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My first position was in a lumber camp in the Smoky Mountains at $1.40 per day of eleven hours. Next I took work with a gang engaged in grading 139 at $1.25 per day. It was in July and slightly “warm around the edges,” but I was getting along fairly well when I was offered the position of “devil” on the other local paper at $4 per week. I accepted.

I worked for this paper for over two years and my wages were steadily raised. Our week consisted of fifty-four hours, but I frequently worked from ten to twenty hours a week overtime, in addition to walking back and forth from my country home and doing the chores night and morning. I frequently spent only my pay for overtime, and deposited all of my regular salary in the bank.

I well remember the fall of 1908, when, in a big rush the other two printers got on a big drunk and quit, thus leaving the whole burden on me. The strain was heavy, but I stood it and as a result got the foreman’s place long before I had served a four years’ apprenticeship. By the summer of 1909 I had saved $575. I had never commanded a large salary, as I quit just when I was becoming efficient enough to hold down a position in a bigger office. I was offered a chance to learn the linotype, but refused and entered college in September.

I did no outside work until the following spring when I started to working in a local printing office at odd times. I picked up $25 in this way. During my sophomore year I made $50, and started with the same work in my junior year, but was offered work correcting English papers and made $60 140 in this way during the year. The first summer out of college I worked at my trade and saved about $100. The next summer I took an agency with the Aluminum Cooking Utensil Co., which has, I suppose, helped more boys through college than any other one company. I was absolutely inexperienced as a salesman, but worked hard and cleared $200. The next summer I took the same work, but as I had secured an instructorship which would pay the expenses of my senior year, I “loafed on the job” and saved only $75. I have since sincerely regretted this wasted summer.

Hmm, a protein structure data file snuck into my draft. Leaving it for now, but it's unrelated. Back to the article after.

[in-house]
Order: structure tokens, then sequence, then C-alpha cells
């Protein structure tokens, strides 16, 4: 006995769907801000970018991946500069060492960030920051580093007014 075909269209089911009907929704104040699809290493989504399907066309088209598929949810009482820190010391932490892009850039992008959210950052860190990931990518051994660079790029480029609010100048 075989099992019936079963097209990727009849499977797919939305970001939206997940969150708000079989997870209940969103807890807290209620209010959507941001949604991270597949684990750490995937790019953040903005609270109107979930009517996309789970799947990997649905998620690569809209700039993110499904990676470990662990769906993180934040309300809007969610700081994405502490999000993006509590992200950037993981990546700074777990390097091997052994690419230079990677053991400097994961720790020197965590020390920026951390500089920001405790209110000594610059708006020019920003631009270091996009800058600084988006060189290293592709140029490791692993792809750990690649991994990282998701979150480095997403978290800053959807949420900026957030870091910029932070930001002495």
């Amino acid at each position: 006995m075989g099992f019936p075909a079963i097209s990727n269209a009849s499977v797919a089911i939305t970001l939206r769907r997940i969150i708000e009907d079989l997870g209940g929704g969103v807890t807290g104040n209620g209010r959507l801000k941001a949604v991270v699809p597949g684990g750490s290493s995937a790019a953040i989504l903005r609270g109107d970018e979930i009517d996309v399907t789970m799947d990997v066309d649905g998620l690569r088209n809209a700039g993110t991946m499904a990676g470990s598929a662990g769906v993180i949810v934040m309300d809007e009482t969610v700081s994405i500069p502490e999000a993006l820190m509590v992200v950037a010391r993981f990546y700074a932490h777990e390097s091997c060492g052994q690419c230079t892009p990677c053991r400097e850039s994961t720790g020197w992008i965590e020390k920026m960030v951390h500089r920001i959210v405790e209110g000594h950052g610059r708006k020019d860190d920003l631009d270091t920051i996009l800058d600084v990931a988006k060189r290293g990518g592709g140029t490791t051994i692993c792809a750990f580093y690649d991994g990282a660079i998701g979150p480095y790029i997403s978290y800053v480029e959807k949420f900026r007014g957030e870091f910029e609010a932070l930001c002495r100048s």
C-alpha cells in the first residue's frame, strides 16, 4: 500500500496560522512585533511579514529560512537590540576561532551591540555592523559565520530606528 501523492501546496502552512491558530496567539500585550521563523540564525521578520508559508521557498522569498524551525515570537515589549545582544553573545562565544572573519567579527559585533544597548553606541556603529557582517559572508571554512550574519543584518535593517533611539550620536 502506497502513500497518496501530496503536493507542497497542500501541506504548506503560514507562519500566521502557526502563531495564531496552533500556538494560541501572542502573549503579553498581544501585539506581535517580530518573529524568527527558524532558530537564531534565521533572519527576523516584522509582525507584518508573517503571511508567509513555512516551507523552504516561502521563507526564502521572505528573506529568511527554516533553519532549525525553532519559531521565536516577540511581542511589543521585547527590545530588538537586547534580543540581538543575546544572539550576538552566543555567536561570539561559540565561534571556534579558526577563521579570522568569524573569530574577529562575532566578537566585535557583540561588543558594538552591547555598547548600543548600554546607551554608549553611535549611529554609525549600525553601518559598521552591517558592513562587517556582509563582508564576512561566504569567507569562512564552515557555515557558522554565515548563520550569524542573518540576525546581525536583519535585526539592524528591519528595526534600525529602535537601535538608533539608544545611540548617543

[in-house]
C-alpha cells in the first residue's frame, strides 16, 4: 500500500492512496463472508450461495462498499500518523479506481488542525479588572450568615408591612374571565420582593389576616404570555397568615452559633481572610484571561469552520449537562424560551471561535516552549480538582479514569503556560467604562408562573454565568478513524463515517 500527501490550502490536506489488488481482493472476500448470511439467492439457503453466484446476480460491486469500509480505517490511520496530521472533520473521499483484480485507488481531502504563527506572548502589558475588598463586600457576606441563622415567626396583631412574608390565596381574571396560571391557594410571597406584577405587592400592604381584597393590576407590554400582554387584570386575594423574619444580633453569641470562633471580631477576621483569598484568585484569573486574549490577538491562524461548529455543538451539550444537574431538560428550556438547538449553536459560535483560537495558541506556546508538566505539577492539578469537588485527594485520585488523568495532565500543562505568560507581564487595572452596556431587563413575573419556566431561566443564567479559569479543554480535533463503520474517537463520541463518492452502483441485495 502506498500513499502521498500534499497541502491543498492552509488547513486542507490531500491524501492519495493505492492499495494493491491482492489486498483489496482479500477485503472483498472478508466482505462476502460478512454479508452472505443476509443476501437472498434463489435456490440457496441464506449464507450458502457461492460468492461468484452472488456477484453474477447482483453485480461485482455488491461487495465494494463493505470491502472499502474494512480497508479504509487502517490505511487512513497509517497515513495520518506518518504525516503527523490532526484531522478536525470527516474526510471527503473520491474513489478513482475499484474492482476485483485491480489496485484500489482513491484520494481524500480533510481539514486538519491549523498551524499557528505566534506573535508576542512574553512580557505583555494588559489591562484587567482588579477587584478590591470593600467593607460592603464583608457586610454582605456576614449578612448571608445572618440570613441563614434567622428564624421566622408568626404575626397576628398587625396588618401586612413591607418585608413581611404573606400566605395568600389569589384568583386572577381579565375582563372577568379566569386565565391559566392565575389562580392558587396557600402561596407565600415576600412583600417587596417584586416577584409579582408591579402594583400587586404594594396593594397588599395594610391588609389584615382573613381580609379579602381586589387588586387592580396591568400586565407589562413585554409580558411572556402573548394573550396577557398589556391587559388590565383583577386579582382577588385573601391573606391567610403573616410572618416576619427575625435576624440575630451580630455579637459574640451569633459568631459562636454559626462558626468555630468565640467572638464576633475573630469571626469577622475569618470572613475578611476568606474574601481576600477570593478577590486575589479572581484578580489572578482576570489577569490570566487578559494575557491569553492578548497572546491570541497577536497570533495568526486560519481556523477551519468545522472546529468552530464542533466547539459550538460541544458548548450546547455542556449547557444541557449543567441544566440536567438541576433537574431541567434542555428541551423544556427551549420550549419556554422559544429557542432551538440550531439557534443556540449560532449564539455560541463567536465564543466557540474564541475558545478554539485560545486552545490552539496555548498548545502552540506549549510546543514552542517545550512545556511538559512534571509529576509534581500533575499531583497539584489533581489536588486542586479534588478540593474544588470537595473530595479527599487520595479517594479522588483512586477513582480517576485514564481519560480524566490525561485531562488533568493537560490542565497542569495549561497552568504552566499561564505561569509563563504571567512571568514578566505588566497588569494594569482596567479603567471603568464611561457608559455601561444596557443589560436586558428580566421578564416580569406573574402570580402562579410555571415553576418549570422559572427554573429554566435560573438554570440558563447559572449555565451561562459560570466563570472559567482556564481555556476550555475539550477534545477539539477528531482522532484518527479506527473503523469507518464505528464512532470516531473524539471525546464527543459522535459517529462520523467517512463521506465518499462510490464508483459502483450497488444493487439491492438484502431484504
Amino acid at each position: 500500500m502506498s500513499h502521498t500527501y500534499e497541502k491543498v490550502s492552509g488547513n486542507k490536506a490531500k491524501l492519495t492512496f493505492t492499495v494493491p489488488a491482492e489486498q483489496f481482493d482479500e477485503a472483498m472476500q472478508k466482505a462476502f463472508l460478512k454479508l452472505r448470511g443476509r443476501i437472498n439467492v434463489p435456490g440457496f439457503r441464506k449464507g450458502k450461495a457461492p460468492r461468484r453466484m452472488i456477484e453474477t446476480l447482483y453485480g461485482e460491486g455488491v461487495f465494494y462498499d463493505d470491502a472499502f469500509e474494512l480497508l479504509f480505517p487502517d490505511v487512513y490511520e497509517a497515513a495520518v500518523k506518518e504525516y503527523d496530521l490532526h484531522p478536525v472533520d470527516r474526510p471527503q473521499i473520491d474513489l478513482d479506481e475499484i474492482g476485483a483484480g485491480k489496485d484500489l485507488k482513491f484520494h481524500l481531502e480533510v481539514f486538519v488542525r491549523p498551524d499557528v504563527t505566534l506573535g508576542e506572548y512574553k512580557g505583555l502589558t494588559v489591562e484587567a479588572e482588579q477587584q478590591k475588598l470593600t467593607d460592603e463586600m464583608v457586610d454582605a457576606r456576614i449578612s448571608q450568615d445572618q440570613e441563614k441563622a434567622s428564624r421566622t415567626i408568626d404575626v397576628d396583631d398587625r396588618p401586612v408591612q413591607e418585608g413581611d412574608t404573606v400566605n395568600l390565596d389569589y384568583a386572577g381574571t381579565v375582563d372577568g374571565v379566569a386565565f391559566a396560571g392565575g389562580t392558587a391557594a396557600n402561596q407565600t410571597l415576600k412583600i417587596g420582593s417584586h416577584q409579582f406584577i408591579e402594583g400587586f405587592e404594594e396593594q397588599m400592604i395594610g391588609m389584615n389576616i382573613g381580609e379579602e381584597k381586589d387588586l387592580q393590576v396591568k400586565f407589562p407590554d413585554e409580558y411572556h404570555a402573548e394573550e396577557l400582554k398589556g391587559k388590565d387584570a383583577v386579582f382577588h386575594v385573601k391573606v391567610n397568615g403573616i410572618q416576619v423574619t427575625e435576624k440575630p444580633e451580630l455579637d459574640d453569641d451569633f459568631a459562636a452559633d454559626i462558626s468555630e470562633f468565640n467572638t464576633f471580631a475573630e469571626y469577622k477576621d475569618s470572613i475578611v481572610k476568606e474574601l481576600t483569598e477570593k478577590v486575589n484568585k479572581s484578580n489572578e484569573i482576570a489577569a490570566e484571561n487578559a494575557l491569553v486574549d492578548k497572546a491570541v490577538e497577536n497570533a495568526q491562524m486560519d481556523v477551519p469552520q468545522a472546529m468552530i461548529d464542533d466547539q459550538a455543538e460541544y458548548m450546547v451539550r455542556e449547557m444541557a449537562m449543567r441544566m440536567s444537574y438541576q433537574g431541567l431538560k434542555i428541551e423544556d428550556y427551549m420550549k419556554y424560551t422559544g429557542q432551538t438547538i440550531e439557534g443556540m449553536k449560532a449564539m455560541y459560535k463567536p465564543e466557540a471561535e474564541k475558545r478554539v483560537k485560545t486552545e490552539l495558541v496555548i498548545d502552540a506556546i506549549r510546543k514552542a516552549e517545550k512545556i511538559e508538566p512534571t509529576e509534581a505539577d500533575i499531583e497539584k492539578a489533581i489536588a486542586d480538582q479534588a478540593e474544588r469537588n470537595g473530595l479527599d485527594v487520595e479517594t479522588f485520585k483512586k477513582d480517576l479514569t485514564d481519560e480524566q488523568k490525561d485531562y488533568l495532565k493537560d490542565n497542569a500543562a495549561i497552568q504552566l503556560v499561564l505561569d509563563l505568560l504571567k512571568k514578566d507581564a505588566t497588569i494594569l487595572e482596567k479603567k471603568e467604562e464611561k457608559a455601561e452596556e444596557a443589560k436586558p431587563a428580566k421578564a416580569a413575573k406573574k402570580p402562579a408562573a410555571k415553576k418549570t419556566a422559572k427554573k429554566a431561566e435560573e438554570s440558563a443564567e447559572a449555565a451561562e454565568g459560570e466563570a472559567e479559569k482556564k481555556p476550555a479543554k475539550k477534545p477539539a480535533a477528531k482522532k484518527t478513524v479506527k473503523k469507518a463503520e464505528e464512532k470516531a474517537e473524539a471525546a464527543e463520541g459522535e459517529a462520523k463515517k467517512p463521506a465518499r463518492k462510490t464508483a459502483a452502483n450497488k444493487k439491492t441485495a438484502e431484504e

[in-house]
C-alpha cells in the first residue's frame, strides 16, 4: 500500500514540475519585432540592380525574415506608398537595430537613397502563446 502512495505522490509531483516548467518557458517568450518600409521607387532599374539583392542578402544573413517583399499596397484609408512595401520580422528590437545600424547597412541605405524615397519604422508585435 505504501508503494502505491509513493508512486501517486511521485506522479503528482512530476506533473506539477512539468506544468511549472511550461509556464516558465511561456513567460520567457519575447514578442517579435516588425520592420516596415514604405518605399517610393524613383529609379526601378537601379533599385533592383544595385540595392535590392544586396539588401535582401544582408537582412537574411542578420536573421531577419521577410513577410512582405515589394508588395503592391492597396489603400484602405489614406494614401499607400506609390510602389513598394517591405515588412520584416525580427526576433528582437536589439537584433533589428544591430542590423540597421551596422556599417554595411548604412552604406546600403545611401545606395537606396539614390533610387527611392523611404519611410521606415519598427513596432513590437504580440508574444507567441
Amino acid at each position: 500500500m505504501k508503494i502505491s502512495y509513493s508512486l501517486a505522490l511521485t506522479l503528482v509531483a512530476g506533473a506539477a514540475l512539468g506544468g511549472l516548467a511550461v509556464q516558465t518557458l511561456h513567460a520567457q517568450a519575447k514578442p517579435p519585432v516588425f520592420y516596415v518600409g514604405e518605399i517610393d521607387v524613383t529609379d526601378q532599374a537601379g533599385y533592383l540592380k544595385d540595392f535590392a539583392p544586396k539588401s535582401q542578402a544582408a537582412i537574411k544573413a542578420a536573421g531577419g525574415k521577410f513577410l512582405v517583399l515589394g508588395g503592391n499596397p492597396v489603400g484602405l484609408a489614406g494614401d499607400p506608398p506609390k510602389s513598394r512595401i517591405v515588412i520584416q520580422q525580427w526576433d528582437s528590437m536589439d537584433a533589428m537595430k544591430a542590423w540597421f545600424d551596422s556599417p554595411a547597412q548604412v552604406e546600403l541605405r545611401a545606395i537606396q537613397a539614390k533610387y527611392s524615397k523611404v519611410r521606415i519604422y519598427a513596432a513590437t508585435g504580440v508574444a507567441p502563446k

By these financial means, without any assistance whatsoever, I completed my college course, and on the day of graduation I could have paid all of my debts and railway fare home, and still have had $25 to my credit, or $20 more than I had when I finished high school.

When I landed in my college town I knew absolutely no one and, although I had very little money to spend and the college has the reputation of being somewhat aristocratic, I haven’t made such a bad record. In my freshman year I won the English scholarship; in my sophomore year the history scholarship; and in my junior year the endowed scholarship, under which I took the instructorship. I have served as president of the literary society and have twice represented it on public celebrations. I have been on the intercollegiate debate, and was elected to the position of valedictorian by the senior class. 141 I was also elected to membership in Phi Beta Kappa and Delta Sigma Rho (both honorary). I mention these facts merely to show that a fellow without money need not be denied an active part in college life and activities.

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In looking back over the past six years I attribute my ability to do what I have done to perseverance and good health. Too much emphasis cannot be laid upon the latter. Any young American with determination, good health and reasonably good sense, who has no one else dependent upon him, can get a college education to-day.—“ZANK REIN.”

Lexington, Va.